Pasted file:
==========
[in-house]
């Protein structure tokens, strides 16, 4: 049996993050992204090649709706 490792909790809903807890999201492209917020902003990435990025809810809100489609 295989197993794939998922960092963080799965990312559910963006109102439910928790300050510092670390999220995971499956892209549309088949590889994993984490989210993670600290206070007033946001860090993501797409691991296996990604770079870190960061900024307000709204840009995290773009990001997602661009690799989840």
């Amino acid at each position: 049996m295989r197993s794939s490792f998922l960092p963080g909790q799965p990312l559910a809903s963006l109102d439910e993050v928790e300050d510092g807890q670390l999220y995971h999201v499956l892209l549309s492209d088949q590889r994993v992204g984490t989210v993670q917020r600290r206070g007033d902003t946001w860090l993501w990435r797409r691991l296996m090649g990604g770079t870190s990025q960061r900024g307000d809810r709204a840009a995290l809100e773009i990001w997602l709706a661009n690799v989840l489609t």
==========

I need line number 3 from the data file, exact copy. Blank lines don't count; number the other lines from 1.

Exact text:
């Amino acid at each position: 049996m295989r197993s794939s490792f998922l960092p963080g909790q799965p990312l559910a809903s963006l109102d439910e993050v928790e300050d510092g807890q670390l999220y995971h999201v499956l892209l549309s492209d088949q590889r994993v992204g984490t989210v993670q917020r600290r206070g007033d902003t946001w860090l993501w990435r797409r691991l296996m090649g990604g770079t870190s990025q960061r900024g307000d809810r709204a840009a995290l809100e773009i990001w997602l709706a661009n690799v989840l489609t």